Today (July 19) in London History – It happened in 1301

Was it a game? A dare? It cost Richard, an 8-year-old London schoolboy, his life. It happened on July 19th, 1301. This Today in London History podcast tells the tale.


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London Walks here with your daily London fix.

Story time. History time.

How does that old saying go? We die three times. We die when we die. We die when we’re buried. And we die the last time our name is mentioned.

Eight-year-old London schoolboy Richard who died on this day, July 19th, in 1301, lives on. He lives on because I’ve just mentioned his name, lit the torch of his name. 

And who’s to say, maybe the last time Richard’s name is mentioned is a long time – even centuries – in the future. So that last time – that third and final death – could be a long way off.

That’s a reasonably confident prediction because 8-year-old Richard, the son of John le Mazon, is not dependent for his survival – for skirting oblivion, for not going into the black hole of utter extinction – on word of mouth, not dependent on his name being carried along on some stream of purely oral tradition. 

Richard’s not dependent on that because his name – and what happened to him – and his father’s name – and his neighbourhood – is part of the historical record. He’s got an entry – which I’ll read to you in a minute – in the Coroner’s Roll (as it was known) for the year 1301. 

And, yes, please rest assured, if this project were a restaurant, a restaurant that had no regular, daily fare – only Today’s Specials – I did have a selection of Specials to choose from. I chose to make this day in London History eight-year-old Richard’s day. Decided to pass on Lola Montez carried married on July 19th, 1849 in the fashionable Mayfair Church, St George’s Hanover Square. And pass on George IV’s coronation on July 19th, 1821.

And pass on Winston Churchill on July 19th, 1941 inaugurating the V for Victory campaign in Europe, with the BBC using the first four notes of Beethoven’s Fifth Symphony (which match the Morse Code for the letter V) to introduce news bulletins. 

 And pass on that sadistic brute and undying symbol of imperial kitsch General Sir Herbert Kitchener – yes, I know, that is one in-your-face echo – anyway, pass on General Kitchener appearing at Guildhall on July 19th, 1915 in a recruitment drive for the army. Conscription was still a year away and terrible losses on the western front meant the army needed more cannon fodder, needed replacements for the thousands of dead and wounded.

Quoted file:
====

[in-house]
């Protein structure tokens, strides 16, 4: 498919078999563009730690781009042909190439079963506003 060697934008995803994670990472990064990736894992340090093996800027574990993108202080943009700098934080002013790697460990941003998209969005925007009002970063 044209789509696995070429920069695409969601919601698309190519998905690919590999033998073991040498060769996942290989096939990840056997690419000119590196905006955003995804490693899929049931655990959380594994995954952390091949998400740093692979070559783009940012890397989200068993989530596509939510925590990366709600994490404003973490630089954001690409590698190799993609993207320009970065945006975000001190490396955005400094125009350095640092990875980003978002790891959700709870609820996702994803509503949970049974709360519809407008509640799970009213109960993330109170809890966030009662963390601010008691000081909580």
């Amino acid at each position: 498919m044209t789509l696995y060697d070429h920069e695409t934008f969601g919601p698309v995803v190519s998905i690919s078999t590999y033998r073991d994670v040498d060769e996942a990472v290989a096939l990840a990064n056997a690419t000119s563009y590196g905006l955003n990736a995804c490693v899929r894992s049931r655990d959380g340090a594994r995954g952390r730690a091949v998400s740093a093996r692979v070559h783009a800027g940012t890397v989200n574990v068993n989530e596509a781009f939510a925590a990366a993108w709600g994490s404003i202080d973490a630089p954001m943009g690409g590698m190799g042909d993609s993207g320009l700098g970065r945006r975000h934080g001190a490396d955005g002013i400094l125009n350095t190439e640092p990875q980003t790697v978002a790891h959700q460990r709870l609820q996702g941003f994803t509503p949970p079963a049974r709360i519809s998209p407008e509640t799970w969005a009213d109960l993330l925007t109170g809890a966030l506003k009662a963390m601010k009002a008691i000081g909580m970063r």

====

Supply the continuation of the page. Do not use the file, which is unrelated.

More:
And speaking of which, I also decided to pass on the temporary wood and plaster cenotaph being unveiled, in Whitehall, on July 19th, 1919 for a military march past commemorating the end of the First World War. 

All of them of course bigger London events – A-List events – but I went for the runt of the pack. Went for the 8-year-old London youngster, who played a game he shouldn’t have played on the way to school on July 19th, 1301– and lost his life in consequence. 

Ok, I mentioned that Richard is in the historical record – he’s in the Coroner’s Roll for the year 1300. 

Let’s first of all shine a quick light on all of that.

The coroner was the mediaeval official whose job it was to record all cases of sudden and unnatural deaths, including suicides, accidents and homicides. 

The standard phrase in that ancient historical document – I call it the standard phrase because it’s used over and over – the standard phrase is: “dead of a death other than his rightful death.”

It’s maybe perverse of me, but to me there’s something appealing about the notion of “a rightful death”. That’s the one were scheduled for, it’s our due – but, alas, it’s an imperfect world –sometimes we don’t get what’s rightfully ours, we get cheated of our rightful death.

When there was a death that was not a rightful death – a violent death in other words – the coroner and sheriffs were notified. They summoned an investigative jury from the ward where the victim had died and from neighbouring wards. It was a substantial body of London citizens, that jury. At the lower end it would be some twelve citizens. But it could be as many as 50.